Freedom of speech and expression is a hotly debated topic. This is a misconception that freedom of speech is absolute. But the answer is no as there is no such thing as absolute free speech. There is always a line that must not be crossed.
Even Supreme Court has said that it is not absolute:
On May 2015, a bench of Justices Dipak Misra and P C Pant said the fundamental right to speech and expression, as envisaged under Article 19 (1) (a) of the Constitution cannot be given absolute.
In their judgment they said that though the freedom of speech and expression provided in constitution under the fundamental rights has to be given a broad canvas but it is also subject to inherent limitations within the constitutional parameters.
Let’s have a look at article 19(1) in The Constitution Of India 1949
1. All citizens shall have the right
– To freedom of speech and expression
– To assemble peaceably and without arms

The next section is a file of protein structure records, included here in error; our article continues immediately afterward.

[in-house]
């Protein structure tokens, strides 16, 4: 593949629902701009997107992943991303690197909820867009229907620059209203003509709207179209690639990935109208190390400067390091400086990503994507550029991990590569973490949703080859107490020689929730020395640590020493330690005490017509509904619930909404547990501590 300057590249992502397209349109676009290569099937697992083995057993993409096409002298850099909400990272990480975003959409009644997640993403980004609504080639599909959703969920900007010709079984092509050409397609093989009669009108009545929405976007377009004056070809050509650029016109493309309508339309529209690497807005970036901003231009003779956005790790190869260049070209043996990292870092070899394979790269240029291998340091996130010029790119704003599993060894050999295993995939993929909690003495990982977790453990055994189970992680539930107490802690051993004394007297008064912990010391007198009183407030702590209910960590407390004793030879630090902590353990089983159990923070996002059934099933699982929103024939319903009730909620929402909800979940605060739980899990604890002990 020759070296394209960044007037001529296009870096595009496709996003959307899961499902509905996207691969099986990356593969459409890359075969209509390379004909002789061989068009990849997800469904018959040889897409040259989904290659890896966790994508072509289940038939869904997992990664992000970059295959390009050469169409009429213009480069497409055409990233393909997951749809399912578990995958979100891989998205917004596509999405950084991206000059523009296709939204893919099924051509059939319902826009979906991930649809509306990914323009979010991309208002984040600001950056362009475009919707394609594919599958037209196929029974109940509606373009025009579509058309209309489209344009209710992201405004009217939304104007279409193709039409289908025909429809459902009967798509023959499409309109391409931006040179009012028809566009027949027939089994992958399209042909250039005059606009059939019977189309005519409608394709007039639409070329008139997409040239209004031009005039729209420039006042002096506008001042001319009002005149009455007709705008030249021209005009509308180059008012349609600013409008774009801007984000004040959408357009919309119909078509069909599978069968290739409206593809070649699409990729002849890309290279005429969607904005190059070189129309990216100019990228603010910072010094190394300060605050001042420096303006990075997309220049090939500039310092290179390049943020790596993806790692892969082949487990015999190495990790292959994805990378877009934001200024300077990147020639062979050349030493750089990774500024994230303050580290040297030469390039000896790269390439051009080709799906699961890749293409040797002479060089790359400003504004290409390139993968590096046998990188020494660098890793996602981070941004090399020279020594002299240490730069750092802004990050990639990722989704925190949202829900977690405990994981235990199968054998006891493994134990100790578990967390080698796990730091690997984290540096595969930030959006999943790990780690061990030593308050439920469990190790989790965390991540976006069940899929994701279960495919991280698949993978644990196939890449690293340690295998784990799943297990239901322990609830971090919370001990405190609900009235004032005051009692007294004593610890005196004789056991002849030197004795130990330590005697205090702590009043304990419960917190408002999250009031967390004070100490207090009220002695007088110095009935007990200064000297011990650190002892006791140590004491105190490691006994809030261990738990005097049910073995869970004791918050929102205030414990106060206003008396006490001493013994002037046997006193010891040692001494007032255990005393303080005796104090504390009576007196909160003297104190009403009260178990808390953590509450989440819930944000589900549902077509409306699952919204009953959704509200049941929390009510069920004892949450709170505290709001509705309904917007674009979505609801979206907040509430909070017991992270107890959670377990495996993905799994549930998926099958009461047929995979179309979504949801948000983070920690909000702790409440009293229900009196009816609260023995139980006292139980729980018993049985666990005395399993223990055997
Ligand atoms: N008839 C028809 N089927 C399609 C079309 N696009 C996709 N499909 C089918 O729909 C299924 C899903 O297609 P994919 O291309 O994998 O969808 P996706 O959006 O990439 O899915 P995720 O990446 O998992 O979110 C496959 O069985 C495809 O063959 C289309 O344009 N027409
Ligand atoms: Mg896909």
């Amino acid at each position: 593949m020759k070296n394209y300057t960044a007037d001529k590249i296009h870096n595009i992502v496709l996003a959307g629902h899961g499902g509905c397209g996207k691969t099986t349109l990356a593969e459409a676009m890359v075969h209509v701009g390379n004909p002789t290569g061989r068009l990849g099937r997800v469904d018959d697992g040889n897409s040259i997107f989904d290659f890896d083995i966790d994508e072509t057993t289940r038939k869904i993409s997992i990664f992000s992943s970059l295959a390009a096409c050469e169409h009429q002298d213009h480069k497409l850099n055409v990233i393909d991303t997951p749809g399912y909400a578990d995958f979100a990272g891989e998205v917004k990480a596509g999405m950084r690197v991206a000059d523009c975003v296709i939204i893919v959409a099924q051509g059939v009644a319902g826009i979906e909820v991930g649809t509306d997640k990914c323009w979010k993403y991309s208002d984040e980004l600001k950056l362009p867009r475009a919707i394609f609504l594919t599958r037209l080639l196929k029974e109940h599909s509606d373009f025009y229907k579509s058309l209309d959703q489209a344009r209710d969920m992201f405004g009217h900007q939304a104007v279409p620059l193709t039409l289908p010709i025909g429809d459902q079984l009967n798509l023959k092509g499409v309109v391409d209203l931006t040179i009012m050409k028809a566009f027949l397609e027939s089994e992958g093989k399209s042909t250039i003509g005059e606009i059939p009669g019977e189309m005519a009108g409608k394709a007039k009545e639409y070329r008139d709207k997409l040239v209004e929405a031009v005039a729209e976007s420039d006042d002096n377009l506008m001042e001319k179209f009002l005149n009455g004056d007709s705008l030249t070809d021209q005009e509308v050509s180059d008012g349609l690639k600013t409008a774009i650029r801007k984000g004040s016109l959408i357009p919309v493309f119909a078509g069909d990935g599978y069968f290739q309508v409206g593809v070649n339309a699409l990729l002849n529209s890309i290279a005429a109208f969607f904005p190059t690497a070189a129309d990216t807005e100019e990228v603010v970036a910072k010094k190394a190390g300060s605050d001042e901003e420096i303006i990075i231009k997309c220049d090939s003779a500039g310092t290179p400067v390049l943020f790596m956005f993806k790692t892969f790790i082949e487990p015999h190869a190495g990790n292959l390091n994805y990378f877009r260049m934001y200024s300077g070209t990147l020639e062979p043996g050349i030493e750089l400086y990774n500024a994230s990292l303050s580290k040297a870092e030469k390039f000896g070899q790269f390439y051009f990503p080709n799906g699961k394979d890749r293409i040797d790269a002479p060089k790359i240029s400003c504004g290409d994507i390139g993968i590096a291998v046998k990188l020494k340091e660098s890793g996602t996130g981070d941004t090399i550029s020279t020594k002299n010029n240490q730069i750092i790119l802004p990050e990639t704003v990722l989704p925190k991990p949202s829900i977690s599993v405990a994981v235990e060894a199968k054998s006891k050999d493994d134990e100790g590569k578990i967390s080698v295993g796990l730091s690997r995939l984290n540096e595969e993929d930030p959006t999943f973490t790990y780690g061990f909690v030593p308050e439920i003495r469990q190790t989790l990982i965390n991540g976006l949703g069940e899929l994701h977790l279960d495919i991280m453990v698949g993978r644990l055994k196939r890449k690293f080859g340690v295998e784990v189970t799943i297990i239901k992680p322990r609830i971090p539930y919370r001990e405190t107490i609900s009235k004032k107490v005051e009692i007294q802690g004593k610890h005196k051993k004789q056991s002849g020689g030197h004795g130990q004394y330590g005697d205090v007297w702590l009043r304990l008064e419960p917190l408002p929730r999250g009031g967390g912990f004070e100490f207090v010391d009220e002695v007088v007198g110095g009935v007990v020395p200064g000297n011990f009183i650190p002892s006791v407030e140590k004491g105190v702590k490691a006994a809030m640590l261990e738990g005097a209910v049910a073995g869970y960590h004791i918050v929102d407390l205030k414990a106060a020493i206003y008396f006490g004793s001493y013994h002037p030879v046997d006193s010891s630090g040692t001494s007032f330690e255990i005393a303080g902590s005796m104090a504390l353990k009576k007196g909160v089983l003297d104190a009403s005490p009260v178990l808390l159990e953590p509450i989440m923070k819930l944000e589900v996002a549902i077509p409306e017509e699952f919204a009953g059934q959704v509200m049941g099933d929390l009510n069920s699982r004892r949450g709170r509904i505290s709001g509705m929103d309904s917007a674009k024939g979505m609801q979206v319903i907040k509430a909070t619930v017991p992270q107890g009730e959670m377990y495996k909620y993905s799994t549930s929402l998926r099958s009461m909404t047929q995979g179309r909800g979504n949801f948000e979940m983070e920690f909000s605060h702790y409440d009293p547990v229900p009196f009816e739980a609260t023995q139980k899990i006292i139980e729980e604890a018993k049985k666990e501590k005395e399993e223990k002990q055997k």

– To form associations or unions
– To move freely throughout the territory of India
– To reside and settle in any part of the territory of India and
– To practise any profession, or to carry on any occupation, trade or business
Grounds Of Restrictions, Article 19(2) in the constitution of India 1949
Clause (2) of Article 19 contains the grounds on which restrictions on the freedom of speech & expression can be imposed. These genuine restrictions are in the interest of-
- Sovereignty and integrity of Nation.
- Security of state (Cannot publish sensitive data)
- Public order (no hate speech allowed)
- Friendly relation with state
- Contempt of court
- Decency morality
Our court has always placed a broad interpretation on the value and content of Article 19(1)(a), making it subjective only to the restrictions permissible under Article 19(2).